Sudden oak death (SOD), an emerging disease caused by the introduced oomycete Phytophthora ramorum, poses a serious threat to oak woodlands in the western US. Previous research has shown that foliar endophytes – fungi that live within apparently healthy leaves of plants without causing disease – can be effective as biological control agents in protecting trees against Phytophthora infection. Here, we examine the endophyte communities associated with foliage of seven oak taxa (Quercus arizonica, Q. emoryi, Q. gambelii, Q. grisea, Q. hypoleucoides, Q. rugosa, and Q. arizonica × Q. rugosa) in the Santa Rita Mountains in southeastern Arizona. In addition to providing a first description of the diverse community of endophytes associated with foliage of these healthy oaks, we compare this community with endophytes found in three other tree species in southern Arizona (Pinus ponderosa, Cupressus arizonica, and Platycladus orientalis). We show that (1) oaks in southeastern Arizona harbor endophytes that are characterized by high genotypic and phylogenetic diversity; (2) more closely related oaks do not necessarily share more endophytes than do more distantly related oaks; and (3) relative to endophytes of other trees in the same biogeographic region, oak endophytes are distinctive at both the genotype level and in terms of the major lineages of fungi they represent. These fungi, archived as living vouchers at the Robert L. Gilbertson Mycological Herbarium (ARIZ), represent a first step toward identifying the very poorly known communities of endophytes associated with plants in Arizona, and will provide the raw material for bioassays assessing endophyte-mediated biological control of Phytophthora spp.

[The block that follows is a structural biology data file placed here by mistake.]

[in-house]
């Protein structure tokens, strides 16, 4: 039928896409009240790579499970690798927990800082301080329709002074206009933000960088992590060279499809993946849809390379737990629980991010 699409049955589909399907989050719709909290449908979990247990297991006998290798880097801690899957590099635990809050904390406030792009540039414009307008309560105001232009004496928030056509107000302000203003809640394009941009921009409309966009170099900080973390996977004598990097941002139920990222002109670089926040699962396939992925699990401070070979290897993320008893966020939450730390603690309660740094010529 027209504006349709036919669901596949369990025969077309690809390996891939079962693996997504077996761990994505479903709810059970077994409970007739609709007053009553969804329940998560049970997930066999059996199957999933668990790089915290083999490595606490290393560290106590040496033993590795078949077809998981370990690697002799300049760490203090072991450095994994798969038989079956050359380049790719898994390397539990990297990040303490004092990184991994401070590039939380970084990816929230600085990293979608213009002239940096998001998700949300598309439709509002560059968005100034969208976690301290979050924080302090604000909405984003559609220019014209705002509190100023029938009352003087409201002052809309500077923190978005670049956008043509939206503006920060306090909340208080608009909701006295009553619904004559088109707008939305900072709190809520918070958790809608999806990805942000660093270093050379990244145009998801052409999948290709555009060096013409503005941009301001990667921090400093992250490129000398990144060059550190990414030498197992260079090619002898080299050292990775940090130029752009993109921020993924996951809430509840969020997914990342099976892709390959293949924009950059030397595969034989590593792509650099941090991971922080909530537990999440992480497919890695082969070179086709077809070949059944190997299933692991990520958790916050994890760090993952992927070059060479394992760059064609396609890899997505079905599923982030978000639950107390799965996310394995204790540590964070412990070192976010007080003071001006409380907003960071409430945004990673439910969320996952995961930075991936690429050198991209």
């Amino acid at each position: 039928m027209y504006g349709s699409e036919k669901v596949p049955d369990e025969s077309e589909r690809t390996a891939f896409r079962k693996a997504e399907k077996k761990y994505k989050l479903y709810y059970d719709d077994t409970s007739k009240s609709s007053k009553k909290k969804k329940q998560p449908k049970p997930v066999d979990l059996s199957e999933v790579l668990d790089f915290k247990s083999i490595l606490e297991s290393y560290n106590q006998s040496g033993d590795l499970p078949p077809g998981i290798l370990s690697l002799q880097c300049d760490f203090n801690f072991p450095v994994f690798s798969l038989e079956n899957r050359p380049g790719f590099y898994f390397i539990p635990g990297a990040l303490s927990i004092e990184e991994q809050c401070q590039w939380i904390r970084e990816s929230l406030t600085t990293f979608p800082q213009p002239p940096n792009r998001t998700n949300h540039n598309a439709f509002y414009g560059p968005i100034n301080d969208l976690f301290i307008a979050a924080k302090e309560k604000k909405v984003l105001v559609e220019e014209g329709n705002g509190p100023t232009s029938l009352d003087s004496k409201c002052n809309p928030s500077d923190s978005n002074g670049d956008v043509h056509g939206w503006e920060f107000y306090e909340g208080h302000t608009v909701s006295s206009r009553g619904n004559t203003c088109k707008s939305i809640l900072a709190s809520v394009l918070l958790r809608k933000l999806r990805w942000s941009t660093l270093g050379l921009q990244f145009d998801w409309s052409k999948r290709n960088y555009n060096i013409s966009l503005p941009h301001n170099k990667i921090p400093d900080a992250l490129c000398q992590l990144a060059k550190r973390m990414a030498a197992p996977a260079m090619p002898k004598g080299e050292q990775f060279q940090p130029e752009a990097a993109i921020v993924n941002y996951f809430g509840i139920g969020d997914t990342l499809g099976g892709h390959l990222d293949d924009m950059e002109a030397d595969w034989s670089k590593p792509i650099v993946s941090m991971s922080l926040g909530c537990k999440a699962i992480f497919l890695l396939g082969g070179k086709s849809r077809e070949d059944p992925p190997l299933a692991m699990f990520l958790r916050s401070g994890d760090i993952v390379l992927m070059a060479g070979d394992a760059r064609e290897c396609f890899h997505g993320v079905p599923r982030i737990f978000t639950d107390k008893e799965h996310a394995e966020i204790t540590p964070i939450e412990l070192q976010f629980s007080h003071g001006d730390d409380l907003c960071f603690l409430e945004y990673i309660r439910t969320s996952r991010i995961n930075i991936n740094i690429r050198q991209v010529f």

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Vol. 40 • No. 1